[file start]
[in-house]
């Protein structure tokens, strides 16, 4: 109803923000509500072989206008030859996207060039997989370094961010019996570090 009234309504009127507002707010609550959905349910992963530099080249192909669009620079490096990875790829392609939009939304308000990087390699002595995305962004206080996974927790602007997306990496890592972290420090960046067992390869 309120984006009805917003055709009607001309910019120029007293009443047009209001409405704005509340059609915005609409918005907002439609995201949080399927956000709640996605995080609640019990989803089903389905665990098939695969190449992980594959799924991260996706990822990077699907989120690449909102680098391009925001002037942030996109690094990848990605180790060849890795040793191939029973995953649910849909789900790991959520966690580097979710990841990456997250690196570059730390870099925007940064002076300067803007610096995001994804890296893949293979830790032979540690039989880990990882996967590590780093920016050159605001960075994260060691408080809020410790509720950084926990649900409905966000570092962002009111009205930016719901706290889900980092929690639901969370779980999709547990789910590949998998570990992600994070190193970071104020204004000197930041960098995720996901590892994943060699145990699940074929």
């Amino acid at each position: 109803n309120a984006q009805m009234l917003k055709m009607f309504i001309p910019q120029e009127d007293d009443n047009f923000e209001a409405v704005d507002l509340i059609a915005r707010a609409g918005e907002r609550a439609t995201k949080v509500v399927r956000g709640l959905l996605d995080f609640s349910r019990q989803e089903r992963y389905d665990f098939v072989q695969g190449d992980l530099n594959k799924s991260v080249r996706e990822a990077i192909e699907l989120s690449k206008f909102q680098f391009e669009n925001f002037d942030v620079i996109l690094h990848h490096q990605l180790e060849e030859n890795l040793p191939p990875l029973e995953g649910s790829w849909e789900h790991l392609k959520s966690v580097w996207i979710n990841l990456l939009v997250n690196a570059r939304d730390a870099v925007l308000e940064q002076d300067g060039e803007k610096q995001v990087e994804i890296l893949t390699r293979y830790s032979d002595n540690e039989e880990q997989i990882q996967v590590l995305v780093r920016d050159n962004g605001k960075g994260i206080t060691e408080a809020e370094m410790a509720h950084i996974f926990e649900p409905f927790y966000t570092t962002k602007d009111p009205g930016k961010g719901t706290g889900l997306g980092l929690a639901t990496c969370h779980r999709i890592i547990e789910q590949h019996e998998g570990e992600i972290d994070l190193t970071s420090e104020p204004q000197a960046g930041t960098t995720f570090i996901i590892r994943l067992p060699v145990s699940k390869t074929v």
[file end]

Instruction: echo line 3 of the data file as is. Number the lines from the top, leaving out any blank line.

């Amino acid at each position: 109803n309120a984006q009805m009234l917003k055709m009607f309504i001309p910019q120029e009127d007293d009443n047009f923000e209001a409405v704005d507002l509340i059609a915005r707010a609409g918005e907002r609550a439609t995201k949080v509500v399927r956000g709640l959905l996605d995080f609640s349910r019990q989803e089903r992963y389905d665990f098939v072989q695969g190449d992980l530099n594959k799924s991260v080249r996706e990822a990077i192909e699907l989120s690449k206008f909102q680098f391009e669009n925001f002037d942030v620079i996109l690094h990848h490096q990605l180790e060849e030859n890795l040793p191939p990875l029973e995953g649910s790829w849909e789900h790991l392609k959520s966690v580097w996207i979710n990841l990456l939009v997250n690196a570059r939304d730390a870099v925007l308000e940064q002076d300067g060039e803007k610096q995001v990087e994804i890296l893949t390699r293979y830790s032979d002595n540690e039989e880990q997989i990882q996967v590590l995305v780093r920016d050159n962004g605001k960075g994260i206080t060691e408080a809020e370094m410790a509720h950084i996974f926990e649900p409905f927790y966000t570092t962002k602007d009111p009205g930016k961010g719901t706290g889900l997306g980092l929690a639901t990496c969370h779980r999709i890592i547990e789910q590949h019996e998998g570990e992600i972290d994070l190193t970071s420090e104020p204004q000197a960046g930041t960098t995720f570090i996901i590892r994943l067992p060699v145990s699940k390869t074929v």